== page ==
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Summary: A mother’s heart is one of the most potent motivators known. A Syro-Phoenician (or Canaanite) woman exhibited this during one of Jesus’ teaching tours. We do not know her name, but we do know this mother had insight, courage, persistence, and initiative

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Phoenicia

Lesson: Interrupted Respite in Phoenicia: Syrophenician Healed

Matthew 15:21-28, Mark 7:24-30

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A mother’s heart is one of the most potent motivators known. A Syro-Phoenician (or Canaanite) woman exhibited this during one of Jesus’ teaching tours. We do not know her name, but we do know this mother had insight, courage, persistence, and initiative. Obviously, Jesus’ reputation had reached beyond Palestine. Most likely His healing ministry had made the news in Tyre and Sidon, but few would cross cultural and religious lines to approach Him. This woman was one of the few. What motivated her to take such initiative on her own? Her mother’s heart. There were at least three barriers that could have discouraged her from accomplishing her task: She was a Gentile (Matt. 15:24), she was a Canaanite (see v. 22, note); and she was a woman (John 4:27). But the magnitude of a mother’s love pulled her as irresistibly as the moon pulls the tides. This mother used a threefold approach: She acknowledged Jesus as the rightful King by calling Him “Son of David”; she acknowledged Him as her King and Master by calling Him Lord; and she prayed the simple prayer, “Have mercy on me” (v. 22), “help me” (v. 25). These expressions are irresistible to God. Her persistence during this brief encounter with Jesus revealed not only a mother’s determination but also her growing faith. Notice: It was not her love for her daughter that impressed Him the most (though that surely pleased Him) but her great faith (v. 28). There is an uncanny parallel between this woman and Rahab in the Old Testament (Josh. 2). Both women came from the hopelessly perverted Canaanites; both showed a strong love for family; both showed courage, persistence and boldness by stepping away from their religious backgrounds on their own; both evaluated Israel’s God and found Him superior to their gods (in fact, they gave Yahweh more credit than the Israelites did); both made a commitment to Israel’s God; and both received what they were seeking. God has a special understanding for the mother’s heart (Is. 49:15; 66:12, 13; Luke 13:34). More than anything else we remember this woman’s persistent, even obstinate, faith. She would not give up. Now let’s look at how Matthew recorded this incident.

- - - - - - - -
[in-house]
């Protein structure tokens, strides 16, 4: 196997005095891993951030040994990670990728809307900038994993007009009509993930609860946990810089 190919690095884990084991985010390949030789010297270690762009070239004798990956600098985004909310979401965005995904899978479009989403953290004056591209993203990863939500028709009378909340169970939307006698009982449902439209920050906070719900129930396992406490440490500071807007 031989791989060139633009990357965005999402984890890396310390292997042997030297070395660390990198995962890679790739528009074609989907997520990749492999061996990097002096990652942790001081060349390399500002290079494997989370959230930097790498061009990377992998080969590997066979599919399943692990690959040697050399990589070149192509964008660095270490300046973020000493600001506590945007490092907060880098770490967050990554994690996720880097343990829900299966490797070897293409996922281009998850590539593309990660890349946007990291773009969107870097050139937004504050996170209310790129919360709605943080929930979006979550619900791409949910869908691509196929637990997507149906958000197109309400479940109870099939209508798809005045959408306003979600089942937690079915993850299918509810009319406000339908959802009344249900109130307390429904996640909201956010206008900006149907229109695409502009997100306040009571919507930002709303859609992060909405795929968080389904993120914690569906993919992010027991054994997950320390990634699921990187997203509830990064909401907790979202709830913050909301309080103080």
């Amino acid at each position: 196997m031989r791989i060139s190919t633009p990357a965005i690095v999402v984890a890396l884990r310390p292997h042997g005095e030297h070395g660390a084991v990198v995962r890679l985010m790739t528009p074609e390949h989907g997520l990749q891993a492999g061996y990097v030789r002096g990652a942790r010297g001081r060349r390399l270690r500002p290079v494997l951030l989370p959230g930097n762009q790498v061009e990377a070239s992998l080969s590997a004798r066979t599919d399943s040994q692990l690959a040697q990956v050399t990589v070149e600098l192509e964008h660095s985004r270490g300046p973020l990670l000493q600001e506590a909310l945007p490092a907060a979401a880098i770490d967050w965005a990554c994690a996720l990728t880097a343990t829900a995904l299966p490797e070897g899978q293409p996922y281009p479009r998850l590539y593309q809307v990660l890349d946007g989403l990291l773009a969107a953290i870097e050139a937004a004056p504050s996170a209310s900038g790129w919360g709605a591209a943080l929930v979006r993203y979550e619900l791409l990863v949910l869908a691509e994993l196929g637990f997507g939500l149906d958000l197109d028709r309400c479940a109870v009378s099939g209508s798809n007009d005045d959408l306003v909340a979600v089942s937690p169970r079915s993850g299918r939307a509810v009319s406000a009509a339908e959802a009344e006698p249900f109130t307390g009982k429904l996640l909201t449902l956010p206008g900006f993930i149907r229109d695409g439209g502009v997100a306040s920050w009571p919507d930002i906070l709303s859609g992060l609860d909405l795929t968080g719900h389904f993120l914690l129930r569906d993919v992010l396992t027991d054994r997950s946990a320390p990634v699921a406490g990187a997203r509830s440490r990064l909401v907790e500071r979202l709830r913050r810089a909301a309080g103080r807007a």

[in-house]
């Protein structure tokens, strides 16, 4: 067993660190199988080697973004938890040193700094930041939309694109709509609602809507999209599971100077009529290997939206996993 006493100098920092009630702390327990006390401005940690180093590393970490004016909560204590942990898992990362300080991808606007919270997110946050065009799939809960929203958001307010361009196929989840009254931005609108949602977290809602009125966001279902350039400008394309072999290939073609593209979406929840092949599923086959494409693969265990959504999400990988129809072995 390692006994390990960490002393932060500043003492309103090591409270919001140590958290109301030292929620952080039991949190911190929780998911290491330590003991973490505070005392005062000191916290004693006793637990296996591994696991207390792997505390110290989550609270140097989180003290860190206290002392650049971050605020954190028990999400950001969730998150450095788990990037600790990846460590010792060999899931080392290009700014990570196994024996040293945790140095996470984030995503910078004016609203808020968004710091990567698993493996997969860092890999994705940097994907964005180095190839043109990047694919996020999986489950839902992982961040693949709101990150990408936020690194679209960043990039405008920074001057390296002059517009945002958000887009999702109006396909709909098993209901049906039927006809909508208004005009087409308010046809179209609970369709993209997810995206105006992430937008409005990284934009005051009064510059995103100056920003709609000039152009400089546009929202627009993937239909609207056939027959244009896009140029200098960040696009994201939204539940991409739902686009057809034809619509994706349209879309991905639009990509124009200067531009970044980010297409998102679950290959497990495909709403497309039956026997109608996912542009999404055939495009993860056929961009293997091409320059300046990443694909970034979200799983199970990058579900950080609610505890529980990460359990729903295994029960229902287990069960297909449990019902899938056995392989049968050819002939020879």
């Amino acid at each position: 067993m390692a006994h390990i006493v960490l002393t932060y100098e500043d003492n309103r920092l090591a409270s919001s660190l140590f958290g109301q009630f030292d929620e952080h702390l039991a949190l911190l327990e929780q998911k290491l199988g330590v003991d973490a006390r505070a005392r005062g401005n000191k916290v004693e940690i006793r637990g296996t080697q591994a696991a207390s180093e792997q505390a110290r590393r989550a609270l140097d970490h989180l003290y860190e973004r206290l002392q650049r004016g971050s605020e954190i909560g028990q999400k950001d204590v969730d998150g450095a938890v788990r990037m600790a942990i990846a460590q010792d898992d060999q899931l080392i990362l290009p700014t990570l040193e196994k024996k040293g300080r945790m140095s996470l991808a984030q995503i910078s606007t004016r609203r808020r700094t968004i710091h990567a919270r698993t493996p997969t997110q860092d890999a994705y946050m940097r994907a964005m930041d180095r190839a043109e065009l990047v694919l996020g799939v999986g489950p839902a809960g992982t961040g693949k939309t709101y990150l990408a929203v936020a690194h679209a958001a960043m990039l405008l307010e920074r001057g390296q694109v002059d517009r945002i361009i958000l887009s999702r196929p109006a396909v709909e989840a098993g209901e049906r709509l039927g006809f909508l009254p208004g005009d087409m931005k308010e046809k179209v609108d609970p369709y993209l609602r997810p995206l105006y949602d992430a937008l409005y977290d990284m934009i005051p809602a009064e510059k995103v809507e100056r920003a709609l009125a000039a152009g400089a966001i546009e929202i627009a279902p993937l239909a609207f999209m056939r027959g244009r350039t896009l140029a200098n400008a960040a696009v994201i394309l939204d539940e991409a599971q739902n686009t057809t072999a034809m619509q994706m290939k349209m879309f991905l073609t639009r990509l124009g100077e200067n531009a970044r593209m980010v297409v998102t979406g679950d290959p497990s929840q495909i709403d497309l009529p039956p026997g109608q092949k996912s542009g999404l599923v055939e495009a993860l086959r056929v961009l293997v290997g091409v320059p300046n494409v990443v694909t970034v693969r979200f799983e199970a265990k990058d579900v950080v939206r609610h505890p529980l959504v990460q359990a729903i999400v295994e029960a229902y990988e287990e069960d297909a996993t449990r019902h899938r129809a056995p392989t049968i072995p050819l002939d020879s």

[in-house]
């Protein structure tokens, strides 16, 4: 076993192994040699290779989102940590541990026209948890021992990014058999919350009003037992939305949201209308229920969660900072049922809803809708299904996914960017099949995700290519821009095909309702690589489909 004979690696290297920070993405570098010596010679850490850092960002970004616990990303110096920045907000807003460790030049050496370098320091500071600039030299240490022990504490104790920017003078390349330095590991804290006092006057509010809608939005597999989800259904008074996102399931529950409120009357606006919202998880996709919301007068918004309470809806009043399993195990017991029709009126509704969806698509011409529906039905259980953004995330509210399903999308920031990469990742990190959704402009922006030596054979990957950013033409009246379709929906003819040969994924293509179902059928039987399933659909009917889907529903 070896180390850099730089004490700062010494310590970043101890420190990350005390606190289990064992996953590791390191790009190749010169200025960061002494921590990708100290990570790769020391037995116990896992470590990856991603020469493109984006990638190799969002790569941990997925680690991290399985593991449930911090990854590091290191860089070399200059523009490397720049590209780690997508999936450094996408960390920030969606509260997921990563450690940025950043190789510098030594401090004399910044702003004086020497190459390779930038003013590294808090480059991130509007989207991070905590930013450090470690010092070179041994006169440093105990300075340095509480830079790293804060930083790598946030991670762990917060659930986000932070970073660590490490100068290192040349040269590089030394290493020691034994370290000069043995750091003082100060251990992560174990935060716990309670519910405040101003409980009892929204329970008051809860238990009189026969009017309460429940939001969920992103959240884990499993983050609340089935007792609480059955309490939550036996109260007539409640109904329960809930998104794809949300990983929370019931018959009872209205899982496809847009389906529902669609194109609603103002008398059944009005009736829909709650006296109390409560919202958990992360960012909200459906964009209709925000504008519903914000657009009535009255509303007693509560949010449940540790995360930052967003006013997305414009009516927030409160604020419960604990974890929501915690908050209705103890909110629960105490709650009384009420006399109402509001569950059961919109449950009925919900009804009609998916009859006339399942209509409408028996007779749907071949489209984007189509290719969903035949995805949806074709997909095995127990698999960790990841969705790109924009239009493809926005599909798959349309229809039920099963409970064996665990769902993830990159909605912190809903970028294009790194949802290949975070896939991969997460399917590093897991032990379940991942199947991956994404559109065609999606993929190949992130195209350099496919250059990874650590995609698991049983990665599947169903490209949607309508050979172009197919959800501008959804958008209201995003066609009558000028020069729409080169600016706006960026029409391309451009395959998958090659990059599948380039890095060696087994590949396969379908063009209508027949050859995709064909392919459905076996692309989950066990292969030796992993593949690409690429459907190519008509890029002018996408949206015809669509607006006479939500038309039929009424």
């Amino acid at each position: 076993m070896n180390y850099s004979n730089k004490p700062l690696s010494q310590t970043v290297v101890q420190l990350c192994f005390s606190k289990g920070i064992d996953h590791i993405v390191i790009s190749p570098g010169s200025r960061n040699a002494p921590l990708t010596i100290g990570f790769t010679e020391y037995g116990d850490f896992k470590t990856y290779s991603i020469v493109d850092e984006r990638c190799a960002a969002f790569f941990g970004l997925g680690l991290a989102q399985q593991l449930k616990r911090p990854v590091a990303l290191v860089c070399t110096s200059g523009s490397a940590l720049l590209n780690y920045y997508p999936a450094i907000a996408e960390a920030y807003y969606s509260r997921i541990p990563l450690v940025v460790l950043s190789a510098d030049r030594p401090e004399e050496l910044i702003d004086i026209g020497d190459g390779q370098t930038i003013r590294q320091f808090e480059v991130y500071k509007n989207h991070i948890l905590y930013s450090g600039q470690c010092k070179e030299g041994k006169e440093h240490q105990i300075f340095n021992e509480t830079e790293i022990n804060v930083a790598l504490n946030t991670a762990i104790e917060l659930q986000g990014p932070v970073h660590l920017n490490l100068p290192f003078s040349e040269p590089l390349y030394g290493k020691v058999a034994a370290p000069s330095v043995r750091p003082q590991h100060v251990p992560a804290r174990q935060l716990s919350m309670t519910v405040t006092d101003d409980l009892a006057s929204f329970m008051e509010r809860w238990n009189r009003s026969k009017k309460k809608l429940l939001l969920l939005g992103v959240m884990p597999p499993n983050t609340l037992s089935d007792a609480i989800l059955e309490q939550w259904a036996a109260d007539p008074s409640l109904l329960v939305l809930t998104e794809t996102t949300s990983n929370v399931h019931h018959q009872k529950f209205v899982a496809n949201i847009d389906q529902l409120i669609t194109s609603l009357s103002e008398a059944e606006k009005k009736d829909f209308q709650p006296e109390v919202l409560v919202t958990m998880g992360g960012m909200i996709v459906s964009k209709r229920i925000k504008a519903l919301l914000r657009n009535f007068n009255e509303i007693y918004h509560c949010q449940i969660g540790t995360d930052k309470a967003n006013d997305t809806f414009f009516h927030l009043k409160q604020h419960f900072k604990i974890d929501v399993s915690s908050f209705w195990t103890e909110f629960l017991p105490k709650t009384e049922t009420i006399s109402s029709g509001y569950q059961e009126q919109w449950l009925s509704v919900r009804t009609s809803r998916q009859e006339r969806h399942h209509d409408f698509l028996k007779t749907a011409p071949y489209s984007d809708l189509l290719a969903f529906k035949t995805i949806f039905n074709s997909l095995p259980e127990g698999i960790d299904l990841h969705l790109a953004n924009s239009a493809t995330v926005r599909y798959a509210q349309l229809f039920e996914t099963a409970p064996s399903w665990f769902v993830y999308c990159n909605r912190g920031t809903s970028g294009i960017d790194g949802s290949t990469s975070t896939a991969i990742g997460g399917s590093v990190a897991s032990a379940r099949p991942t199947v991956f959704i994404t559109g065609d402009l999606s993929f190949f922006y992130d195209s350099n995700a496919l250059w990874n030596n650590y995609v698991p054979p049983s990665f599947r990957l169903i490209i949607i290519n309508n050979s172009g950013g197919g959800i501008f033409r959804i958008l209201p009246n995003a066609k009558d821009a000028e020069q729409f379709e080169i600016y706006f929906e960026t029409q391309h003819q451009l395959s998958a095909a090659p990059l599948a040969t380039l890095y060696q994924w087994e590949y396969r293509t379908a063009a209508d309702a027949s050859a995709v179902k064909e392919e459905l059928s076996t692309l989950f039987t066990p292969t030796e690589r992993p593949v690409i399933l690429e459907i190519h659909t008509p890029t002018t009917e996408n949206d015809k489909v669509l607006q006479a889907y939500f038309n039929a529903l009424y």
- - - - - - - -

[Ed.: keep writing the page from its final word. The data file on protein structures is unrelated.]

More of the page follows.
21 Then Jesus went out from there and departed to the region of Tyre and Sidon.

22 And behold, a woman of Canaan came from that region and cried out to Him, saying, “Have mercy on me, O Lord, Son of David! My daughter is severely demon-possessed.”

23 But He answered her not a word. And His disciples came and urged Him, saying, “Send her away, for she cries out after us.”

24 But He answered and said, “I was not sent except to the lost sheep of the house of Israel.”

25 Then she came and worshiped Him, saying, “Lord, help me!”

26 But He answered and said, “It is not good to take the children’s bread and throw it to the little dogs.”

27 And she said, “Yes, Lord, yet even the little dogs eat the crumbs which fall from their masters’ table.”

28 Then Jesus answered and said to her, “O woman, great is your faith! Let it be to you as you desire.” And her daughter was healed from that very hour.

After John the Baptist had been put to death, Jesus left Herod’s jurisdiction; He went to the area of Tyre and Sidon. The inhabitants were Phoenician people, who were a sea-faring nation. They traded with all the countries around the Mediterranean Sea, and had even gone as far as great Brittan. This was the only known occasion during His ministry that our Lord went outside the boundaries of Palestine. It could have been a time of seclusion and rest for Jesus; however a woman from Canaan interrupted Him. The woman was a Gentile and decended from the Canaanites who inhabited Syria and Palestine, before Joshua conquered Palestine.

When Jesus said that the bread was for the children, He was referring to the Jews; and by dogs, He is referring to Gentiles. He is testing the woman’s faith by His attitude. Jesus is not angry with her, but He is trying to teach His disciples a valuable lesson. He has been rejected by the Jews, so now He is turning to the Gentiles; we will see that later His disciples will be shocked by this move. The disciples were wrong; they wanted to send her away, but she is persistent. His delays are not a denial, but He uses it to increase her faith. He told the woman that He didn’t have anything to give “little dogs”, which means pets, as opposed to wild dogs. She replied that such dogs eat the crumbs which fall from their master’s table. It is evident that she knew what could be hers, even though she was a Gentile. This is an illustration of the millions of Gentiles who would later be blessed by Israel’s Messiah. Jesus commended her for her great faith; And her daughter was healed from that very hour.

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